For years, scientists believed that this biological timepiece was located only in our heads, somewhere in the superchiasmatic nucleus — a region in the brain’s hypothalamus, writes Prakash Chandra.india Updated: Apr 09, 2007 00:59 IST
What makes some of us ‘night owls’, and others ‘early birds’ who are ready to go at the crack of dawn? This is because our bodies have an internal ‘clock’ that regulates a complex series of biorhythms including sleep and wakefulness, fatigue, and cognitive ability. Earth works on a 24-hour cycle of night and day, and all organisms need to pace their activities to stay in line with this sequence. Our body clock though runs on a circadian cycle that is slightly longer than 24 hours. So it must constantly reset itself to the local hours of daylight, as otherwise it will continue to run slower and slower until it ends up expecting us to sleep for eight hours during the day and be awake during the night!
For years, scientists believed that this biological timepiece was located only in our heads, somewhere in the superchiasmatic nucleus — a region in the brain’s hypothalamus. It controlled the cycles by responding to light that travels from our eyes to our brain, orienting our bodies to day-time alertness and night-time sleep. Later research on ‘period genes’ (that turn cells into bio-clocks by switching specific genes on and off), however, showed that not only the head, but also the whole body is involved in keeping us on a regular 24-hour timetable. Besides driving our sleep-wake cycle, this clock also regulates hormone levels, body temperature, and blood pressure. Disease resets this timepiece, triggering abnormal cell division in the body and influencing symptoms. Which is why some drugs work better when administered at certain times of the day and doctors run tests at different times to get a more accurate diagnosis.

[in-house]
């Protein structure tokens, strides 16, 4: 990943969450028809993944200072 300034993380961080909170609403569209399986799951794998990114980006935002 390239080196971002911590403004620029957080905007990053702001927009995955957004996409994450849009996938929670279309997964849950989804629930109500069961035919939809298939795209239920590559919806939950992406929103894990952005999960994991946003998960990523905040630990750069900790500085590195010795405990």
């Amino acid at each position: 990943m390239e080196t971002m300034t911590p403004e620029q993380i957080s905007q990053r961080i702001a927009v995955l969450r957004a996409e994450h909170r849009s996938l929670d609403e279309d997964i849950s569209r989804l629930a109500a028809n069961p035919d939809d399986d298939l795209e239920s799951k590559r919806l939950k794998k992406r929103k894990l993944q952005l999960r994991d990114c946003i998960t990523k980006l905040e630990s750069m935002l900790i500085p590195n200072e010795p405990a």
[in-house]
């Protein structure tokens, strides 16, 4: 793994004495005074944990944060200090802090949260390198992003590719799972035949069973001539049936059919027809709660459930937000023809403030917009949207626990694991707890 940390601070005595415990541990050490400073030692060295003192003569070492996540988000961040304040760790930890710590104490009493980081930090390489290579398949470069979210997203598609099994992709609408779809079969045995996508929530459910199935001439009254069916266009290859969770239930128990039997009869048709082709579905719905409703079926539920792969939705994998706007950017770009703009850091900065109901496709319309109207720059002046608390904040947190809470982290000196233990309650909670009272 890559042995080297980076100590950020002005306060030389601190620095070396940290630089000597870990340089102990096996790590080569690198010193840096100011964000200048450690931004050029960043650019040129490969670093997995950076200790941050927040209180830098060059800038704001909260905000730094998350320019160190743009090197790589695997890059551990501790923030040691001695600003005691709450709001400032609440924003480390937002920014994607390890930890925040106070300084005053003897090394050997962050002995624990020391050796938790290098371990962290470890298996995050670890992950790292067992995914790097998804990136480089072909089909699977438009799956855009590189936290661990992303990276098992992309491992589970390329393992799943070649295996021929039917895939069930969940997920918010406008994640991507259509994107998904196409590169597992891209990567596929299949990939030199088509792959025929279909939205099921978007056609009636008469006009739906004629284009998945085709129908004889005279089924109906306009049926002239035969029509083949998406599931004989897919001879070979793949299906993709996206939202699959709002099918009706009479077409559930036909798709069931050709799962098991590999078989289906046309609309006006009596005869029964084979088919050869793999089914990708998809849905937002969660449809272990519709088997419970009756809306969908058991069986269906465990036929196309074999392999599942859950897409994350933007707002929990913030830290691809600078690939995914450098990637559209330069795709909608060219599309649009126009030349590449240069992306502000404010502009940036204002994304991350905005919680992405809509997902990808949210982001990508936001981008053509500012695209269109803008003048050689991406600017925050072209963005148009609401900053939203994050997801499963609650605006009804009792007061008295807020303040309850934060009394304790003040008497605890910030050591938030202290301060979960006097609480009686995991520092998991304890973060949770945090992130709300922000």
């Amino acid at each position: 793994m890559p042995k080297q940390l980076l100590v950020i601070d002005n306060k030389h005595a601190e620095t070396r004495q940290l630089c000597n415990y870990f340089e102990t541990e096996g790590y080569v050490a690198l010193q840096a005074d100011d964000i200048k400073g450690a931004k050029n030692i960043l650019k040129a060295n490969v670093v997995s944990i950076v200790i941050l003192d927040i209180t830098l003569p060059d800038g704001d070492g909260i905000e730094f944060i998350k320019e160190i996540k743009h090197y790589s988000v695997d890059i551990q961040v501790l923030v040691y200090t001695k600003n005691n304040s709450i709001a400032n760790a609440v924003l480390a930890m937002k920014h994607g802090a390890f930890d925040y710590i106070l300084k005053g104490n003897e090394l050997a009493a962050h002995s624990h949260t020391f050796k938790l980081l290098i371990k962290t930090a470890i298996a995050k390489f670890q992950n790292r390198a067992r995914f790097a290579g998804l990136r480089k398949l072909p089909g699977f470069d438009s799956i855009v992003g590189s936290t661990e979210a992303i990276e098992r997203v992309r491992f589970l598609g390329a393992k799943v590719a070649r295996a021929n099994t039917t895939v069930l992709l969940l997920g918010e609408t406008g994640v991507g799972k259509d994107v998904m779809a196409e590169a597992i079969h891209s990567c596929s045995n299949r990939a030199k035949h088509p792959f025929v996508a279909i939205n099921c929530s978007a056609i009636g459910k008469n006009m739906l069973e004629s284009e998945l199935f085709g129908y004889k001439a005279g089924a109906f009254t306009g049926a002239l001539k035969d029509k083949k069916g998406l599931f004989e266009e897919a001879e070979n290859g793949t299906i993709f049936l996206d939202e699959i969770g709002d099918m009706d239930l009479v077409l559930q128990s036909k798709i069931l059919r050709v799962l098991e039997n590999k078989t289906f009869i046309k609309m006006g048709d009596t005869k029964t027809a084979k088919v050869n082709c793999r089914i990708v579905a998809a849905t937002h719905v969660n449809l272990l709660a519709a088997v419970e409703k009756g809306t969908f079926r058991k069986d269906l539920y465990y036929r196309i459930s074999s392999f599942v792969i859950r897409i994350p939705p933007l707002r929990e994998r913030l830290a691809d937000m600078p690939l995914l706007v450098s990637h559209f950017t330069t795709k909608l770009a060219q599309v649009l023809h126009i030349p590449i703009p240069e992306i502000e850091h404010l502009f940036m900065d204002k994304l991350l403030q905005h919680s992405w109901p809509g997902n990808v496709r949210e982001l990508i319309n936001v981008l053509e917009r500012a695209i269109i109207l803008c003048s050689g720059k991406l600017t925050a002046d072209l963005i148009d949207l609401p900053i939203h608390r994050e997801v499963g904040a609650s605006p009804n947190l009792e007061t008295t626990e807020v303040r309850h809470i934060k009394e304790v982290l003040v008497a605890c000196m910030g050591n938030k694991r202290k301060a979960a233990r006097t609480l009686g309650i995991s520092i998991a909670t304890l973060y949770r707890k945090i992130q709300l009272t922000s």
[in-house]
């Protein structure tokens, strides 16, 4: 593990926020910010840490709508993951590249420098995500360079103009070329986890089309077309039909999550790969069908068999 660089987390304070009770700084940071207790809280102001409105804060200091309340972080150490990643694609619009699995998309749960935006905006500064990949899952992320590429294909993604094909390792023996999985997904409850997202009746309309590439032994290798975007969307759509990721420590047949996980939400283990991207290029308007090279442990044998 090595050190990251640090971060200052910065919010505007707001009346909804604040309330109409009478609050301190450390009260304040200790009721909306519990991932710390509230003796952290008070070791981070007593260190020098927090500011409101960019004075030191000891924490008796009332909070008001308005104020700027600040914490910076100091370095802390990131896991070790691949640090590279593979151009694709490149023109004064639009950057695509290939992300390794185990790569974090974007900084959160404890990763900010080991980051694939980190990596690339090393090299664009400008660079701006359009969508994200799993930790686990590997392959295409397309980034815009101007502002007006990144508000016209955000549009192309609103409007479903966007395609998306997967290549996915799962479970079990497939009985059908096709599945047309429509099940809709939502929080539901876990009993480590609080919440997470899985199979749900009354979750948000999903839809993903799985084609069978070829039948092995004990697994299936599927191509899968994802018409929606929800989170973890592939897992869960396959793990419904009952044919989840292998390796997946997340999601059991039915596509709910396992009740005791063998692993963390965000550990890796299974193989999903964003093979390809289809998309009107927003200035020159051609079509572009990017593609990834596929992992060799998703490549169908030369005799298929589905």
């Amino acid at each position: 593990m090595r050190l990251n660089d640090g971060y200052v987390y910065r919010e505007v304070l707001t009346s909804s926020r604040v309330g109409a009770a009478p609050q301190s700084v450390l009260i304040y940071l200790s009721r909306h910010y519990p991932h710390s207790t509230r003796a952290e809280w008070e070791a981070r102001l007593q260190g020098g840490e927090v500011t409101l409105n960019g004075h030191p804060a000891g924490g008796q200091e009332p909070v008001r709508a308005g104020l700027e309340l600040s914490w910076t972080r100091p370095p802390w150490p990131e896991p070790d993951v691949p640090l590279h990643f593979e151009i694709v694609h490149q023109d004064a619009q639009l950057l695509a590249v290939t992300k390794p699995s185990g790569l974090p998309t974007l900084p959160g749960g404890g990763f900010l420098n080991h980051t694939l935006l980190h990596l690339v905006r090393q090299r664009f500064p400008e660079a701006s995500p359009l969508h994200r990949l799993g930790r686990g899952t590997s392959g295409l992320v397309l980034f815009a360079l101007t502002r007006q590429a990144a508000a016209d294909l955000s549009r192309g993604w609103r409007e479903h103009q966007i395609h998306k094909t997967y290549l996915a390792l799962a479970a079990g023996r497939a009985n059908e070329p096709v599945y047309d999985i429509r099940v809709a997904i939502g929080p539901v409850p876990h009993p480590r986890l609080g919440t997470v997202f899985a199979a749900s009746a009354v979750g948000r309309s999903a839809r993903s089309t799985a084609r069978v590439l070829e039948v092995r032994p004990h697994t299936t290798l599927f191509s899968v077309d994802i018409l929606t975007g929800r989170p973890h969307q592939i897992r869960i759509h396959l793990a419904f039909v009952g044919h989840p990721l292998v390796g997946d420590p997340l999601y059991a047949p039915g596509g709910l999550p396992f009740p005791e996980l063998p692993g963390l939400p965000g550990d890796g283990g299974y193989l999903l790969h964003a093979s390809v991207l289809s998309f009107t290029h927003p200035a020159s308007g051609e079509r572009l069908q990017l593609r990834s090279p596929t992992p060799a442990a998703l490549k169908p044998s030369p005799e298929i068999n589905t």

Although researchers identified several key components of the body clock, they could never figure out the actual mechanism that it uses to set itself to ‘local time’. But the latest findings of scientists from the Vanderbilt University in the US show that our biological timepieces work at the molecular level. It is the attachment and detachment of phosphate groups (phosphorylation and dephosphorylation) for regulating proteins in the cell that allow the bio-clock to turn cellular processes on and off. Now that this elegant nano-machine that makes our internal clocks tick has been identified, it may not be long before scientists learn how to reset them and develop new therapies for anything from jet lag to sleep problems in shift workers, and even cancer.